Scientists have managed to tie a quantum knot for the very first time - a huge breakthrough in quantum physics that could help power the ultra-fast computers of the future.
Physicists have investigated the possibility of tying knots in quantum fields for decades, but until now nobody had been able to do it.
Teams from Finland’s Aalto University and the Massachusetts-based Amherst College created the knot with a quantum gas called Bose-Eisenstein Condensate (BEC), a substance that only exists at near absolute zero temperatures.
To create the knots, the clever scientists applied a magnetic field to the BEC in order to create a quantum field cloud aligned in one direction.
The magnetic field was then rapidly switched to point to a central point in the cloud.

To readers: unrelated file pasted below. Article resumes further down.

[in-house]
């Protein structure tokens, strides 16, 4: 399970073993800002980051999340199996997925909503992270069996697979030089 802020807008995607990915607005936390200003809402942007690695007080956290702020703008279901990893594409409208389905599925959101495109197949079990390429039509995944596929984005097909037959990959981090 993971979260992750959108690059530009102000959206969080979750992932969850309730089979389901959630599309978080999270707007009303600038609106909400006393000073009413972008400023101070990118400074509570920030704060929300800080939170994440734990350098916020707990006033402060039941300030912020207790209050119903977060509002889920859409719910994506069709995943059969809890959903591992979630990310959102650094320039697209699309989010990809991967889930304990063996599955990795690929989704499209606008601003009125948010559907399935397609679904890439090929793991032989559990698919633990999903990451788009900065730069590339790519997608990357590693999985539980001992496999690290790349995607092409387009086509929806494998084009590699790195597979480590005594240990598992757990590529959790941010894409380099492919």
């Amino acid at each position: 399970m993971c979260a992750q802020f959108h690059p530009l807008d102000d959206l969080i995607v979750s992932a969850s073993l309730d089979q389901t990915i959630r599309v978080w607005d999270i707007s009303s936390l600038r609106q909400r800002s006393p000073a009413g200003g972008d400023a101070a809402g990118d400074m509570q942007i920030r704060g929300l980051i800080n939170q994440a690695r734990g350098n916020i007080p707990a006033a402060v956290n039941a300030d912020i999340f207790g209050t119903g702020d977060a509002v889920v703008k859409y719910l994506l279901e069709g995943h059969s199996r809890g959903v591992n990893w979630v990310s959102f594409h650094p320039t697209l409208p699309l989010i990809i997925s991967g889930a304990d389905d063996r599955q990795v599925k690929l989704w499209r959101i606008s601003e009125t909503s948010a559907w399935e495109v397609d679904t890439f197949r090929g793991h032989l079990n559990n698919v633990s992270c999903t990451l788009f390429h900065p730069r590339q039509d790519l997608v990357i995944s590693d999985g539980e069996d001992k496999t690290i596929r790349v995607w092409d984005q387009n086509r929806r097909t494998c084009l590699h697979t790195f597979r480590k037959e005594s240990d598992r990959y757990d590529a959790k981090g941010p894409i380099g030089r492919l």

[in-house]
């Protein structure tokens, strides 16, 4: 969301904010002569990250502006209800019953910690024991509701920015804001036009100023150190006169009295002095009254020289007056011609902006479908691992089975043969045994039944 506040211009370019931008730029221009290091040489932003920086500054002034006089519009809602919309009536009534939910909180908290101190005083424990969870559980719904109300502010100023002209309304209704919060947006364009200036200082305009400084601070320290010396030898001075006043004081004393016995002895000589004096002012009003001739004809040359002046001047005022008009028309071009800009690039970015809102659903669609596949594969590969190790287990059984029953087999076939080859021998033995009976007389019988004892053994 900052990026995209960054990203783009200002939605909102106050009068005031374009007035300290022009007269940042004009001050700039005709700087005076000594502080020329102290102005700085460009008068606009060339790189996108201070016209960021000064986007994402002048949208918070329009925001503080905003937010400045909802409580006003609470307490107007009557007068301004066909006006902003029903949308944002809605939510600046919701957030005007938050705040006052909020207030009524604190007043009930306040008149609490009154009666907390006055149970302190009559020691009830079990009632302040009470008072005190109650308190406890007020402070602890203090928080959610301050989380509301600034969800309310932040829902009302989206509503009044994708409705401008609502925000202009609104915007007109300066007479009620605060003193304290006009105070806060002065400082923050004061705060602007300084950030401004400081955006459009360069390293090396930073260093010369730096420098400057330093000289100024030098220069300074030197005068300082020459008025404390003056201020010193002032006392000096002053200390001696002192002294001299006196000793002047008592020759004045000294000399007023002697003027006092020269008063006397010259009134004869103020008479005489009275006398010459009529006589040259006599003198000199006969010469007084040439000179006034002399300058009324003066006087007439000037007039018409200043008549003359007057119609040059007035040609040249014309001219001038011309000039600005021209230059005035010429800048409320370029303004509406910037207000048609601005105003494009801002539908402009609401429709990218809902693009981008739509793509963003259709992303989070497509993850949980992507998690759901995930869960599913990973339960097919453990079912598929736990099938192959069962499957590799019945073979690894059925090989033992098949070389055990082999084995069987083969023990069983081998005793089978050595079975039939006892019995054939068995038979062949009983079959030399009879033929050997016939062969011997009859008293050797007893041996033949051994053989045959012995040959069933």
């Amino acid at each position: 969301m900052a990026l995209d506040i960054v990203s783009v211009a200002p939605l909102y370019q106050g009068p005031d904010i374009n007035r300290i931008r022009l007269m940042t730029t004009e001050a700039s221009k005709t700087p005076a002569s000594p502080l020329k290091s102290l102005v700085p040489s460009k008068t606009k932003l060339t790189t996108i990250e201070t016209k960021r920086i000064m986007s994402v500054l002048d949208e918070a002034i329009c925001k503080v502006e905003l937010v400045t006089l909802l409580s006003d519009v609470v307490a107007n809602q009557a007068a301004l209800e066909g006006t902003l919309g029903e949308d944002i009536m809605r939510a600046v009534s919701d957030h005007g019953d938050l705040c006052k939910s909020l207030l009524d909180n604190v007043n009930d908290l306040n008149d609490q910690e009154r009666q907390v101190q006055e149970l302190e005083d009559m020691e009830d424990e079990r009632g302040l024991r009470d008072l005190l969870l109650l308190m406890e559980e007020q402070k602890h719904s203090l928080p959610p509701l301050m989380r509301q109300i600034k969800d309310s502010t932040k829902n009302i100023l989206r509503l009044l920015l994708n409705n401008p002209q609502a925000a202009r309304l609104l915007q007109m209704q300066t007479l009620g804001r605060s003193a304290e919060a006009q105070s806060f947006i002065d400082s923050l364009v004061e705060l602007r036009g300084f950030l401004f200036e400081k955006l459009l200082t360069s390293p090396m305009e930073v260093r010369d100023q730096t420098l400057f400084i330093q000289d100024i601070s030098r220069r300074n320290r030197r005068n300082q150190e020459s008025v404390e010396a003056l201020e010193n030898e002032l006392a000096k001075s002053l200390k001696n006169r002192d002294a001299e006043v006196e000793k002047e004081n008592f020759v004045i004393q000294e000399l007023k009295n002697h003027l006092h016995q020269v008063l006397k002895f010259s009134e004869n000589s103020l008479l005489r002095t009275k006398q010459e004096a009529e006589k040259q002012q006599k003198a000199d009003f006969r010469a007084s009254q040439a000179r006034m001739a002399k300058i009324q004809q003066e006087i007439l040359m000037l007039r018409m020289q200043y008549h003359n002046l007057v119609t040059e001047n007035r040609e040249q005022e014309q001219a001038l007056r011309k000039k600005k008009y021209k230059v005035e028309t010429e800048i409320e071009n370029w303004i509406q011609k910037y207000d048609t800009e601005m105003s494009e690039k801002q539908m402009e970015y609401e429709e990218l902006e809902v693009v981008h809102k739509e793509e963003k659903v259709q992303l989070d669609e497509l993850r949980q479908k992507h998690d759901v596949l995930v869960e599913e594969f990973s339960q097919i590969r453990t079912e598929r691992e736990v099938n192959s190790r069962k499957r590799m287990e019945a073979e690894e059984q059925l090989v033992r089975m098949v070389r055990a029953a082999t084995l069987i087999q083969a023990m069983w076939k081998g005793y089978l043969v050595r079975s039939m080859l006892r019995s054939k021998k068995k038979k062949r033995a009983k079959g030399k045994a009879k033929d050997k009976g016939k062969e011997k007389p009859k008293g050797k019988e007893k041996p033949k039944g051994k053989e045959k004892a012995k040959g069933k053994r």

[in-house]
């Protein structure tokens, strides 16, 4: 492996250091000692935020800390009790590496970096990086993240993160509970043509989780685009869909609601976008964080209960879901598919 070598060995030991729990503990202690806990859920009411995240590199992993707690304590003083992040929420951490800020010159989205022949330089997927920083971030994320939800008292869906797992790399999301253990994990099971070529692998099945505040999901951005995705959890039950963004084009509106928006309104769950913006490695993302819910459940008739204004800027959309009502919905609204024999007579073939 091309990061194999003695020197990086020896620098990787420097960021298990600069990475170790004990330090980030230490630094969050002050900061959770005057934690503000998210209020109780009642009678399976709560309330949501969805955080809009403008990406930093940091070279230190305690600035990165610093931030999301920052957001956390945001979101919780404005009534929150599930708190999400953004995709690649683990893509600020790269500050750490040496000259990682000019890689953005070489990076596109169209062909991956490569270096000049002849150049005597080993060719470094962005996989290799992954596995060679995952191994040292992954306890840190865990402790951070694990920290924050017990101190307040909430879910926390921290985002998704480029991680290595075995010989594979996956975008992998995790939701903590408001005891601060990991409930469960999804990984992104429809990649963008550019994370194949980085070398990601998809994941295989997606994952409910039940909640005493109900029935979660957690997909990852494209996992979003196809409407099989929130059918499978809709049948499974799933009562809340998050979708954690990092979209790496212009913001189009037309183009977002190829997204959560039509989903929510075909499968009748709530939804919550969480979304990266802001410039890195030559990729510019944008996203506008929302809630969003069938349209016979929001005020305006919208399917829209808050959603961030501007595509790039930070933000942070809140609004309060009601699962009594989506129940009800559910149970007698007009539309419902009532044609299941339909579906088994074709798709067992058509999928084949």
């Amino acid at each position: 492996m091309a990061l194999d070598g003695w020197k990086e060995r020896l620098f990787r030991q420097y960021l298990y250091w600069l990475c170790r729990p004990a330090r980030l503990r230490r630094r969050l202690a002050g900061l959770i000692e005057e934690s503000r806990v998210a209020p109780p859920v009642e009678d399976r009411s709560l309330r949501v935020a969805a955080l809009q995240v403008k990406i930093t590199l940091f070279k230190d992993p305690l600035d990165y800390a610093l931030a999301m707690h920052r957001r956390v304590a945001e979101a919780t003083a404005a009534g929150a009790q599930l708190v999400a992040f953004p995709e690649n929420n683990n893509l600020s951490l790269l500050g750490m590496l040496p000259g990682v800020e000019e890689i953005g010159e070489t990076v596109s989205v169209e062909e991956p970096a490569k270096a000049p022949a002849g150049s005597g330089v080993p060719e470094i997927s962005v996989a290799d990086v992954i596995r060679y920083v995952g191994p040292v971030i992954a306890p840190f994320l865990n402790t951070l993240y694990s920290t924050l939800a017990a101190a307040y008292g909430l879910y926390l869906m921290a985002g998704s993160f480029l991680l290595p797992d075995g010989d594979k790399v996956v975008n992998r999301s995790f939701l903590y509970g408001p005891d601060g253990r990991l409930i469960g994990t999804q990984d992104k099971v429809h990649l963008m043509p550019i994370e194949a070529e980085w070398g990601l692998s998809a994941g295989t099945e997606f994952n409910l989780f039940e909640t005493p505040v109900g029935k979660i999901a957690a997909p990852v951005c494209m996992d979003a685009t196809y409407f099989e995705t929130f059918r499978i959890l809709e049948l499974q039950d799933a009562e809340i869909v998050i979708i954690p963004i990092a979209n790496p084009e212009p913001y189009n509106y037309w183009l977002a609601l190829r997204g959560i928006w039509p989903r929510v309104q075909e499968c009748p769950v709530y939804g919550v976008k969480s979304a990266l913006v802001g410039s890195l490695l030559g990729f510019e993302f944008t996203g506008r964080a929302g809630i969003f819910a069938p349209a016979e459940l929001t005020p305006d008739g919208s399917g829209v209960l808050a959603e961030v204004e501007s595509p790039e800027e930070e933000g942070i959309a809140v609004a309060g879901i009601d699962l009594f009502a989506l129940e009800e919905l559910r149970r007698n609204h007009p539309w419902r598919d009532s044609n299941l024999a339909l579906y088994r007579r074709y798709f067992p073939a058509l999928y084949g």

This caused the quantum field to tie itself into what is called a ‘Hopf’ knot in less than a thousandth of a second.
“After we learned how to tie the first quantum knot, we have become rather good at it. Thus far, we have tied several hundred such knots”, said Professor David Hall of Amherst College.
The knots are only possible in the mind-boggling world of quantum physics, where particles can be in two places at once.
The ground-breaking research could help in the development of futuristic supercomputers that would be able to solve problems far more quickly than traditional computers.
Many government and security agencies are currently researching quantum computing, largely because of the possibility of heightened encryption of sensitive national security information.
The research was published in Nature Physics.
Image credit: David Hall